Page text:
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  4.  » The Weekly Pulse – Here’s Why You Might Need a Trust

Over the last few weeks, we have brought informative content on how to create an Estate Plan, Estate Planning tips during this pandemic, and Estate Planning mistakes to avoid. Beginning with our article: How to Create an Estate Plan, you will find the different elements that make up a good Estate Plan. For many creating an estate plan that includes a trust is the best way to accomplish their goals during their lifetime and after transitioning. However, many people hesitate to consider a trust, because they do not understand exactly what it is and how it works. Today, we are going more in-depth on trusts, the various types of trusts, and why it is beneficial for you or a loved one to include in their long-term care, Estate planning, or retirement plans, etc.

So, what is a trust? A trust is a document in which someone (the trustee) manages and distributes assets on behalf of the individual who created it. The trustee is a fiduciary, as such, the trustee must act with reasonable care in administering the trust and selecting trust investments; avoiding any conflict of interest or self-dealing in holding, purchasing and selling trust assets. To establish a trust, the individual (called the grantor or settlor) signs a legal document that creates the trust and specifies the terms under which it will operate. In the document, the grantor names a trustee to manage the trust assets and distribute the trust property to the beneficiary (or beneficiaries) named in the trust document.

Trusts can be characterized in several ways. A living trust is one that takes effect during the grantor’s lifetime. A trust can also be either revocable or irrevocable. A revocable trust can be changed or terminated by the grantor at any time. A revocable living trust is a “special” type of trust that is part of many estate plans. In most living trusts, the grantor is also the trustee and beneficiary of the trust during his or her lifetime. If the grantor is incapacitated, the trust becomes irrevocable. An irrevocable trust cannot be altered or terminated by the grantor after it is established, except by the terms of the trust or by the courts. A named successor trustee manages the properties and assets according to the terms of the trust document. Typically, the successor trustee ultimately distributes the assets to the named beneficiaries following the grantor’s death.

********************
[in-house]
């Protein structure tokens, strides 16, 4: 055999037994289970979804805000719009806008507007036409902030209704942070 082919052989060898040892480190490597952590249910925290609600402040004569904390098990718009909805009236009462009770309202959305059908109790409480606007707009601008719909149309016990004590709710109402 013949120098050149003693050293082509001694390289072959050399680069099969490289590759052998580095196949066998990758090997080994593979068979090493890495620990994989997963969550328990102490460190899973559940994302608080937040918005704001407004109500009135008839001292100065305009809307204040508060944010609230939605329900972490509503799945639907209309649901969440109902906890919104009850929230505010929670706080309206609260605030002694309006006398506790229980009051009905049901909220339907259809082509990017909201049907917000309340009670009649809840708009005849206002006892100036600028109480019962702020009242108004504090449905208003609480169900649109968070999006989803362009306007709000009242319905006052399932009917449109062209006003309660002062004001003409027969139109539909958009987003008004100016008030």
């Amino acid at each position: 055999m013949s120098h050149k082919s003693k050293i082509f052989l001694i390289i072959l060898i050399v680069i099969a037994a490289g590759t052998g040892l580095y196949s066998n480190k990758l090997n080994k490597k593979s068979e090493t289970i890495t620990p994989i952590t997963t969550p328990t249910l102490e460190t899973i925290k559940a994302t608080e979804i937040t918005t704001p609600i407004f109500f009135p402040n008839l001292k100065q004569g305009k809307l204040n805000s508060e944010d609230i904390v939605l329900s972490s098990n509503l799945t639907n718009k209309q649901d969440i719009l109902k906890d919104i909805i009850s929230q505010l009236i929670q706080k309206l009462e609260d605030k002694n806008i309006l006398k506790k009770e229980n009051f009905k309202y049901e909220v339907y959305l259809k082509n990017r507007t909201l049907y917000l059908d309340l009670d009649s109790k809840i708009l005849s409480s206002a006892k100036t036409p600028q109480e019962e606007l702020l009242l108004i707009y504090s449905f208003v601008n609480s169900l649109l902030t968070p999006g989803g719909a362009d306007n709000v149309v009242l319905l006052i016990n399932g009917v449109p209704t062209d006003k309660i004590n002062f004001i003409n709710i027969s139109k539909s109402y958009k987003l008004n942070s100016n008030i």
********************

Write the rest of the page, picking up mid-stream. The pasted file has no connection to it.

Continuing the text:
Including a trust in an Estate Plan provides a number of benefits. Here are a few benefits of why you might need a trust:

  • A trust enables the grantor to control how property and assets are distributed to beneficiaries after the grantor’s death. That brief contrasts with the lack of control over property distributed through a will, which goes immediately and entirely to named beneficiaries.
  • A trust can control who will receive distributions as well as when those will occur on what terms. This can be especially important, for example, for surviving spouses and families with children from multiple marriages.
  • Depending on where you live or where your property is located, the process where the state settles your affairs, called probate can be expensive and time consuming and all the records will be public. In contrast, if you have a trust that you control (revocable living trust), the trust will generally avoid probate if funded properly.
  • Trusts may provide tax benefits. Trusts can either be revocable or irrevocable. A revocable trust gives you the option to make changes to it after it’s signed, but depending on its terms, it may or may not lead to tax advantages further down the line. However, with an irrevocable trust, you cannot usually change after the agreement is signed – setting up this kind of trust may bring about transfer tax benefits because you have transferred assets out of your estate.
  • A properly constructed trust can protect your legacy from your heirs’ creditors or from the irresponsible ways of the beneficiaries themselves.
  • You can set up a tax-efficient long-range plan to donate your assets the way that you want to go through charitable trusts.
  • Wills only go into effect when a person passes away, but a revocable trust established during your lifetime can also help your family if you become ill or unable to manage your assets. If that happens, your trustee can make distributions on your behalf, pay bills, and even file tax returns for you.

Life can be unpredictable, but creating a trust allows you to adapt your estate plans appropriately. When you create a trust, you set up a plan to take care of the people you love after you have lacked the capacity to assist them. The Law Offices of Marjory Cajoux, we provide a full range of services to estate planning, including trusts. Contact us today or use our contact form to talk with our experienced Estate Planning attorneys.